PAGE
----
clear
Wednesday August 15th, 2018 4:55AM

South Korea: North Korean coal entered its ports illegally

By The Associated Press
Related Articles
  Contact Editor

SEOUL, South Korea (AP) — South Korea said a total of 35,000 tons of North Korean coal and pig iron worth $5.8 million illegally entered its ports last year, in possible violations of UN sanctions.

Reporting on preliminary results from a 10-month investigation, the Korea Customs Service said Friday it is seeking prosecutions of three local companies and their executives for smuggling or forging documents to say North Korean mineral resources came from Russia.

They imported North Korean coal or pig iron in seven separate cases between April and October last year to five South Korean ports, on the Jin Ao, Rich Vigor, Shining Rich and other vessels, the customs office said.

The coal originated from the North Korean ports of Wonsan, Chongjin, Daean and Songlim and were transshipped via the Russian ports of Kholmsk and Vladivostok.

Officials said they were also looking into whether any of the 14 vessels that transported North Korean coal violated sanctions banning such shipments. The United Nations banned North Korean mineral exports, including coal, starting in August 2017. Sales of its mineral resources is a cash mainstay for North Korea. The bulk of revenue from those exports go to state-owned companies and help finance development of its missiles.

The finding comes as South Korean President Moon Jae-in's administration pursues detente with the North. Hopes are high for economic cooperation and investment in North Korea once sanctions are lifted. Despite burgeoning diplomatic efforts to disarm North Korea, the international community has maintained maximum pressure on the North. North Korea has chafed at U.S. insistence that no sanctions be eased until Pyongyang's disarms its nuclear weapons.

South Korea started looking into allegations of North Korean coal imports back in October and the government was criticized over how long it was taking to investigate. The customs officials said analyzing a huge volume of documents and seeking help from Russian customs officials slowed progress in the investigation.

Determining if sanctions banning exports or North Korean mineral resources were violated may take time.

"In order to sanction the vessels, we need reasonable evidence that they were involved in the activities banned by the UN Security Council," Roh Suk-hwan, deputy commissioner of Korea Customs Service, said in a televised press conference. "We will likely discuss the timing of the UN Security Council's resolutions against North Korea, the nationality of ships and other issues."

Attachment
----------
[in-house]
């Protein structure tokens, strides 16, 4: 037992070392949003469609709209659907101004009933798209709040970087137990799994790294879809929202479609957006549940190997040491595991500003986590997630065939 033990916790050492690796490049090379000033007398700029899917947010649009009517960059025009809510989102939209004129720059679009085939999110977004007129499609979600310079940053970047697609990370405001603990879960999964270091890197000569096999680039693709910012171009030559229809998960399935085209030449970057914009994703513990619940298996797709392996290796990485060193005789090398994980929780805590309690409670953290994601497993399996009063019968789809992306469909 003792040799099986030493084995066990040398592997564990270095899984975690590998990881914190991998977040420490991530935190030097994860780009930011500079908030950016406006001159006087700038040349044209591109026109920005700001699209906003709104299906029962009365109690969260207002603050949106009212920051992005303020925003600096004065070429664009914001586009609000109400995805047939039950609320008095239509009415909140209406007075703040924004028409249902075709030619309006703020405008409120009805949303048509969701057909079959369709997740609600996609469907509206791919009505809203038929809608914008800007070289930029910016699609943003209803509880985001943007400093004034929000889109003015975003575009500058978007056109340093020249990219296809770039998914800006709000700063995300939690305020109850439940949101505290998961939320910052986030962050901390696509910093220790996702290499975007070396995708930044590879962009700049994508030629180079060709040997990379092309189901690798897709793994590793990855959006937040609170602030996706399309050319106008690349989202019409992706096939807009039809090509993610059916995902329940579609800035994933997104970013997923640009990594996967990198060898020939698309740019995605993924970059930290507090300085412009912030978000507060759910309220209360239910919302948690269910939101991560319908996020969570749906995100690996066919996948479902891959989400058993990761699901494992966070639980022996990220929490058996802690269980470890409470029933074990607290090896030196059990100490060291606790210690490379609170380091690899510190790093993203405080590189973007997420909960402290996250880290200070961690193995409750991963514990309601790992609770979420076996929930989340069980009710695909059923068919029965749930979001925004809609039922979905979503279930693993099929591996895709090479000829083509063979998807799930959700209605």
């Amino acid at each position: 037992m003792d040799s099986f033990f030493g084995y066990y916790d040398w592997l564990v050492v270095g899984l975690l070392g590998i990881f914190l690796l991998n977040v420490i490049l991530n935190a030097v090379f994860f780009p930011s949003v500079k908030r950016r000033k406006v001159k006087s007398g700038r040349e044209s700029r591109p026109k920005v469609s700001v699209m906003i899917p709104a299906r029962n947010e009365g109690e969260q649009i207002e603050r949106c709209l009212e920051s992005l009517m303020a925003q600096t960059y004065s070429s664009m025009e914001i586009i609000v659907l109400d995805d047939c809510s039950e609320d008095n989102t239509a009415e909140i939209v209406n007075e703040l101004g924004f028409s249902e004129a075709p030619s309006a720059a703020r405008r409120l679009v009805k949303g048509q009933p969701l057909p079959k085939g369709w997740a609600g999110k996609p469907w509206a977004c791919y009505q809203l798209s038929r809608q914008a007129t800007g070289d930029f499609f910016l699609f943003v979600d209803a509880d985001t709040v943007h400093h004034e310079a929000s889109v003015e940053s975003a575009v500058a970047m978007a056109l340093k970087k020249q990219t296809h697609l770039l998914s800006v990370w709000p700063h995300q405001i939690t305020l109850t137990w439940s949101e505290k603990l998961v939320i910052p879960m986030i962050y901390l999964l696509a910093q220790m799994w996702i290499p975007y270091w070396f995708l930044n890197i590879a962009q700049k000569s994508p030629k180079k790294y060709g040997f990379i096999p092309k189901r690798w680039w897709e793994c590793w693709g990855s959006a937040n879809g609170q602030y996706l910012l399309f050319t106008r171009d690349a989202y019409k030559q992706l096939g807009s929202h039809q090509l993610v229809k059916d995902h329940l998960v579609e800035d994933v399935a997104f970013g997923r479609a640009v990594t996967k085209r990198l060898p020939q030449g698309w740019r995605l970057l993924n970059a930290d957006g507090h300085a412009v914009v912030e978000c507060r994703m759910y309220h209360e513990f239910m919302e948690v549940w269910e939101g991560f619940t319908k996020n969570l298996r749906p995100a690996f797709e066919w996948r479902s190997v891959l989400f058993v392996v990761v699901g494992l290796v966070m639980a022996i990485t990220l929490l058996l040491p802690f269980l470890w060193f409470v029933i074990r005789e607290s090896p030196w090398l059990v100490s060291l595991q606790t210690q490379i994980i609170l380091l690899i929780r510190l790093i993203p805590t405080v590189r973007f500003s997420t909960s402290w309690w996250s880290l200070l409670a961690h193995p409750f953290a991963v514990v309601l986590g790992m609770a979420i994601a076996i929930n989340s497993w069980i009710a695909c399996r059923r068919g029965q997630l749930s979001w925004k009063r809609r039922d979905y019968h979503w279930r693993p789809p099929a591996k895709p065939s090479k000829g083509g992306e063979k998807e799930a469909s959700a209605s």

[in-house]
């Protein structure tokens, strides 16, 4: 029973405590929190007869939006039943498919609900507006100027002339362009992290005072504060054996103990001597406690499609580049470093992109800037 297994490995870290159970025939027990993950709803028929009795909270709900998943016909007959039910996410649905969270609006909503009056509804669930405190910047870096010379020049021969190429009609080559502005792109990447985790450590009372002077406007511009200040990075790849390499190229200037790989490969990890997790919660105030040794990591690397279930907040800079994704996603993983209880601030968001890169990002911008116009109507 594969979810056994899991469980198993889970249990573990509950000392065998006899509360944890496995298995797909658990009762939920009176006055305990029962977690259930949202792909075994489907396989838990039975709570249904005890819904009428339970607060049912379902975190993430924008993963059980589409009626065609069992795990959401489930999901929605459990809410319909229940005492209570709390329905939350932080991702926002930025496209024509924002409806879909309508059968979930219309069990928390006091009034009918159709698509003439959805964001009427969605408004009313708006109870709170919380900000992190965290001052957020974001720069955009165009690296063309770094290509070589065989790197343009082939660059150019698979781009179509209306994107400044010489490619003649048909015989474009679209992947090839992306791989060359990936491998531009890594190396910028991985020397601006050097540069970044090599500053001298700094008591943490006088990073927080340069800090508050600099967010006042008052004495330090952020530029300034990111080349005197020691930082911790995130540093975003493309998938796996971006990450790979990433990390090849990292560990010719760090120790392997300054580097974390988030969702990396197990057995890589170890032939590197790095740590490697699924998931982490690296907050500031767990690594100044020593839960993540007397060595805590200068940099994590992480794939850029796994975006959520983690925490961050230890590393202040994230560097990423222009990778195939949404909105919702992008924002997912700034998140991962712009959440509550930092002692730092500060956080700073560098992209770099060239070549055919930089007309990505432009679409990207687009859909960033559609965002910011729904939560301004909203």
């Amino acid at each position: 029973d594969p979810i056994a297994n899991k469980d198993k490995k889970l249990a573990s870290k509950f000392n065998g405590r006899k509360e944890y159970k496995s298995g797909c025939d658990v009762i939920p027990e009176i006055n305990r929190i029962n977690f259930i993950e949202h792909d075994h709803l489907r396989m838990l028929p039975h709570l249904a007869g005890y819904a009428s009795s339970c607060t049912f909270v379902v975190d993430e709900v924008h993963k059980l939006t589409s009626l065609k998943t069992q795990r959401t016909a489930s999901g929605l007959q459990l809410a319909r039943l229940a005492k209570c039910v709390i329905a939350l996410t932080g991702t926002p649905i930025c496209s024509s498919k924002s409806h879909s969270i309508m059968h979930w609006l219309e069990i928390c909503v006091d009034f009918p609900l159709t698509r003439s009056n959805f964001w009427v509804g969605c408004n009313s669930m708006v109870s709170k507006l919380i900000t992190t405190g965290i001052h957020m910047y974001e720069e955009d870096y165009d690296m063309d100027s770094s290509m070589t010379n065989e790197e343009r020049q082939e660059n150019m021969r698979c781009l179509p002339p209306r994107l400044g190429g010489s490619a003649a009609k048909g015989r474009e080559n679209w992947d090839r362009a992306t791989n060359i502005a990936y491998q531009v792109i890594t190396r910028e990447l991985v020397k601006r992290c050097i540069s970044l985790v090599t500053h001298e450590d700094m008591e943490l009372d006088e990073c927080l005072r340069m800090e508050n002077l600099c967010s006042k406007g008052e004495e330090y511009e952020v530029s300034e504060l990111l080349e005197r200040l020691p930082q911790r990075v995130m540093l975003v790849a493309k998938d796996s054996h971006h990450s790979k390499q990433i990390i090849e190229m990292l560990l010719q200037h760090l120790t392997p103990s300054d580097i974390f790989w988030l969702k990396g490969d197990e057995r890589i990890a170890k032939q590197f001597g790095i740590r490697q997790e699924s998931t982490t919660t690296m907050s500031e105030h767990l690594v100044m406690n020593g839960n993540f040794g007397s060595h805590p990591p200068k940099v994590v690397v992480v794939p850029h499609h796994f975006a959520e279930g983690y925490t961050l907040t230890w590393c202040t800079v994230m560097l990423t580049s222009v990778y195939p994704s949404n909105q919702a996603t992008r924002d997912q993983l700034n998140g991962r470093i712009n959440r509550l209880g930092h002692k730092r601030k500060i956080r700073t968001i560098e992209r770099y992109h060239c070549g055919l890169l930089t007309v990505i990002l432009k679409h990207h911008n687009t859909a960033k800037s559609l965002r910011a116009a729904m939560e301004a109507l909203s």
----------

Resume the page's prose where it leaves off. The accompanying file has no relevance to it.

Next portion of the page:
The Security Council first imposed sanctions on North Korea after its first nuclear test in 2006. A recent report to the Security Council found Pyongyang has been violating UN sanctions with clandestine shipments of coal, oil and military equipment.

  • Associated Categories: Associated Press (AP), AP World News, AP Business, AP Business - Economy
© Copyright 2018 AccessWDUN.com
All rights reserved. This material may not be published, broadcast, rewritten, or redistributed without permission.
Judge set to sentence men in deadly Oakland warehouse fire
Two men who accepted a plea deal in exchange for each pleading no contest to 36 counts of involuntary manslaughter in a California warehouse fire will likely be released from prison after serving just half their sentences
2:15AM ( 9 minutes ago )
Firefighters battle to curb wildfire before winds return
Firefighters are working to curb a wildfire threatening thousands of homes in the foothills south of Los Angeles before gusty winds can return to drive its explosive growth
2:03AM ( 21 minutes ago )
Several games see players demonstrate during national anthem
Player demonstrations took place during the national anthem at several early NFL preseason games
1:43AM ( 41 minutes ago )
Associated Press (AP)
APNewsBreak: Indiana candidate's brand markets Chinese parts
Indiana Senate candidate Mike Braun rails against foreign outsourcing on the campaign trail, even as his own company continues to sell its trademarked brand of auto accessories, many of which are made in China
12:47AM ( 1 hour ago )
Appeals court tells EPA to stop sales of harmful pesticide
The Environmental Protection Agency has been ordered to stop sales of a widely used pesticide within two months
12:17AM ( 2 hours ago )
Serving on corporate board while in Congress? That could end
Congressman Chris Collins' indictment on insider trading charges is drawing attention to the fact that members of Congress are not prohibited from serving on corporate boards as long as they don't receive compensation for doing so
12:07AM ( 2 hours ago )
AP Business
Firefighters battle to curb wildfire before winds return
Firefighters are working to curb a wildfire threatening thousands of homes in the foothills south of Los Angeles before gusty winds can return to drive its explosive growth
2:03AM ( 21 minutes ago )
Several games see players demonstrate during national anthem
Player demonstrations took place during the national anthem at several early NFL preseason games
1:43AM ( 41 minutes ago )
M's jump on Verlander early in 8-6 win over Astros
Mitch Haniger homered while Seattle jumped on Justin Verlander for six runs in two innings, and the Mariners beat the Houston Astros 8-6
1:26AM ( 57 minutes ago )
Indonesian president picks cleric as running mate in 2019
Indonesian President Joko "Jokowi" Widodo has formally registered as a candidate in 2019 elections and has chosen a conservative Islamic cleric as his running mate
1:15AM ( 1 hour ago )
Asian shares slip despite upbeat Japanese economic data
Shares fall in Asia despite upbeat Japanese data showing economy resumed expansion in the last quarter
1:12AM ( 1 hour ago )